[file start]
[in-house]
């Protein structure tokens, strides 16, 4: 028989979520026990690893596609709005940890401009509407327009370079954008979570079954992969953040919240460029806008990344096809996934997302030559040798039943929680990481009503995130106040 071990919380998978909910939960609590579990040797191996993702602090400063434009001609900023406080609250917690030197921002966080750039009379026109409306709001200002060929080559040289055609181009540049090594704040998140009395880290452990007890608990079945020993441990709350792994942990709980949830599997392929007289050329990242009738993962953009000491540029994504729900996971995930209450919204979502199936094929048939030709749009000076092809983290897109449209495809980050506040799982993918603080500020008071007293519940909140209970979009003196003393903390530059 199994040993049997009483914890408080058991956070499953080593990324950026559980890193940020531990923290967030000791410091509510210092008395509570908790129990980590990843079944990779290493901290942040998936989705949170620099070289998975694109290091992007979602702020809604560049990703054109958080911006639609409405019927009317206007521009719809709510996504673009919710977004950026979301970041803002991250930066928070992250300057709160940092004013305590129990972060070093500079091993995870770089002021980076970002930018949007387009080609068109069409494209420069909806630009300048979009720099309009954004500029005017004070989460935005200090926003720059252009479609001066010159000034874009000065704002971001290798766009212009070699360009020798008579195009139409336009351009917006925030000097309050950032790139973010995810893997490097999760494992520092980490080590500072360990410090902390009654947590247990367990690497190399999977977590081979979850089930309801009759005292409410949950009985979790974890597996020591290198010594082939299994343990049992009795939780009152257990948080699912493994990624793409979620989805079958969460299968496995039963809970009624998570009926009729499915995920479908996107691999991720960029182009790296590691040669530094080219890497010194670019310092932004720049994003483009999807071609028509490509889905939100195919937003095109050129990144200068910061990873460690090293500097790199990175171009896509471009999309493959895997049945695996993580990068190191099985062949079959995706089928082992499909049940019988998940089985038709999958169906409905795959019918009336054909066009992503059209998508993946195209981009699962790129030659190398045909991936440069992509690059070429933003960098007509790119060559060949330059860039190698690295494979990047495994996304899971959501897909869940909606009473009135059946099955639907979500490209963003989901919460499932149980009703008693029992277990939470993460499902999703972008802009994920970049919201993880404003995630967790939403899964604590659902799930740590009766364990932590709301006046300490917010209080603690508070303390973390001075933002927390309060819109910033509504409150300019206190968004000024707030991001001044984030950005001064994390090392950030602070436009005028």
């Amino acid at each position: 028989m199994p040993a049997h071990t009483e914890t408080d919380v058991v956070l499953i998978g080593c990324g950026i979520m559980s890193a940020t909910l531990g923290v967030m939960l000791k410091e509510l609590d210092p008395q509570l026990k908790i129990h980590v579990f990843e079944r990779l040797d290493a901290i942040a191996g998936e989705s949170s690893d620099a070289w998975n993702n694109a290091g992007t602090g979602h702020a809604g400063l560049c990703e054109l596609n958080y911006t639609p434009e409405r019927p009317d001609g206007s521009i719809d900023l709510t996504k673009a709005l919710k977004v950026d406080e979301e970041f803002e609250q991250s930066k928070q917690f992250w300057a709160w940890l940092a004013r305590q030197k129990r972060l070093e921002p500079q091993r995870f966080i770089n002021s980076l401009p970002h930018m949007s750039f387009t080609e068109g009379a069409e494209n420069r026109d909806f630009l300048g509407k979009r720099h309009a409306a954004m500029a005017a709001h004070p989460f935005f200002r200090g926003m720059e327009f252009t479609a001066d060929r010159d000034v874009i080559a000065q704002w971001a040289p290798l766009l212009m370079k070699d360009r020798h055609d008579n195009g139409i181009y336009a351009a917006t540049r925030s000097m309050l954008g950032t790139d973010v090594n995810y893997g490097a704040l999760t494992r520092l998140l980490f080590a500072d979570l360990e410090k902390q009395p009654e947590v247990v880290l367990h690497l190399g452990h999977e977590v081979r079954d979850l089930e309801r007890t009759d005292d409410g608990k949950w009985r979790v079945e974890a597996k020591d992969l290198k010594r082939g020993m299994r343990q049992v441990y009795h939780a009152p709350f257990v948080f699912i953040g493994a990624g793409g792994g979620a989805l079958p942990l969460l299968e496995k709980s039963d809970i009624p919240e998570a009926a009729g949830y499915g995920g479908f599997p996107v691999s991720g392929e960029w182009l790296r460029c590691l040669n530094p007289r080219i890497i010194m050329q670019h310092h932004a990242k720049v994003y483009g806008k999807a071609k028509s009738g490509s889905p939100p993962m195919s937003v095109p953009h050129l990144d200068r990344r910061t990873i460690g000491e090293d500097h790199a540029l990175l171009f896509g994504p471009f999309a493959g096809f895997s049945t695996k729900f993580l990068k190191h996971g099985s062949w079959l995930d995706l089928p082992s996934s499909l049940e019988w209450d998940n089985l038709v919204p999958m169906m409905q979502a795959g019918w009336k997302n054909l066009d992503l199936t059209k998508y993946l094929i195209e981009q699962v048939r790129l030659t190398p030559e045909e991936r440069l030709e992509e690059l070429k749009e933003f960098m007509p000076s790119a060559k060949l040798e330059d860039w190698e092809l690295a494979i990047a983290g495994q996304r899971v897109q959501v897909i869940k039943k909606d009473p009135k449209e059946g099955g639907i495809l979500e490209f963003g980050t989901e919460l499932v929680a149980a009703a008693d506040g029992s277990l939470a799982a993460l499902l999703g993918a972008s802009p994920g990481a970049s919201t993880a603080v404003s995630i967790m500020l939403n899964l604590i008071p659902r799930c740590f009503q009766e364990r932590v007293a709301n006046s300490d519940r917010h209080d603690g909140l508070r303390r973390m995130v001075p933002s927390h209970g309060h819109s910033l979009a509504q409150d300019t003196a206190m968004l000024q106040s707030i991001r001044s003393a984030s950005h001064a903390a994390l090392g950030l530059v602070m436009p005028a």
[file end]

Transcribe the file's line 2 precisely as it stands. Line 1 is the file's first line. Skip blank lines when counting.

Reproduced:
């Protein structure tokens, strides 16, 4: 028989979520026990690893596609709005940890401009509407327009370079954008979570079954992969953040919240460029806008990344096809996934997302030559040798039943929680990481009503995130106040 071990919380998978909910939960609590579990040797191996993702602090400063434009001609900023406080609250917690030197921002966080750039009379026109409306709001200002060929080559040289055609181009540049090594704040998140009395880290452990007890608990079945020993441990709350792994942990709980949830599997392929007289050329990242009738993962953009000491540029994504729900996971995930209450919204979502199936094929048939030709749009000076092809983290897109449209495809980050506040799982993918603080500020008071007293519940909140209970979009003196003393903390530059 199994040993049997009483914890408080058991956070499953080593990324950026559980890193940020531990923290967030000791410091509510210092008395509570908790129990980590990843079944990779290493901290942040998936989705949170620099070289998975694109290091992007979602702020809604560049990703054109958080911006639609409405019927009317206007521009719809709510996504673009919710977004950026979301970041803002991250930066928070992250300057709160940092004013305590129990972060070093500079091993995870770089002021980076970002930018949007387009080609068109069409494209420069909806630009300048979009720099309009954004500029005017004070989460935005200090926003720059252009479609001066010159000034874009000065704002971001290798766009212009070699360009020798008579195009139409336009351009917006925030000097309050950032790139973010995810893997490097999760494992520092980490080590500072360990410090902390009654947590247990367990690497190399999977977590081979979850089930309801009759005292409410949950009985979790974890597996020591290198010594082939299994343990049992009795939780009152257990948080699912493994990624793409979620989805079958969460299968496995039963809970009624998570009926009729499915995920479908996107691999991720960029182009790296590691040669530094080219890497010194670019310092932004720049994003483009999807071609028509490509889905939100195919937003095109050129990144200068910061990873460690090293500097790199990175171009896509471009999309493959895997049945695996993580990068190191099985062949079959995706089928082992499909049940019988998940089985038709999958169906409905795959019918009336054909066009992503059209998508993946195209981009699962790129030659190398045909991936440069992509690059070429933003960098007509790119060559060949330059860039190698690295494979990047495994996304899971959501897909869940909606009473009135059946099955639907979500490209963003989901919460499932149980009703008693029992277990939470993460499902999703972008802009994920970049919201993880404003995630967790939403899964604590659902799930740590009766364990932590709301006046300490917010209080603690508070303390973390001075933002927390309060819109910033509504409150300019206190968004000024707030991001001044984030950005001064994390090392950030602070436009005028």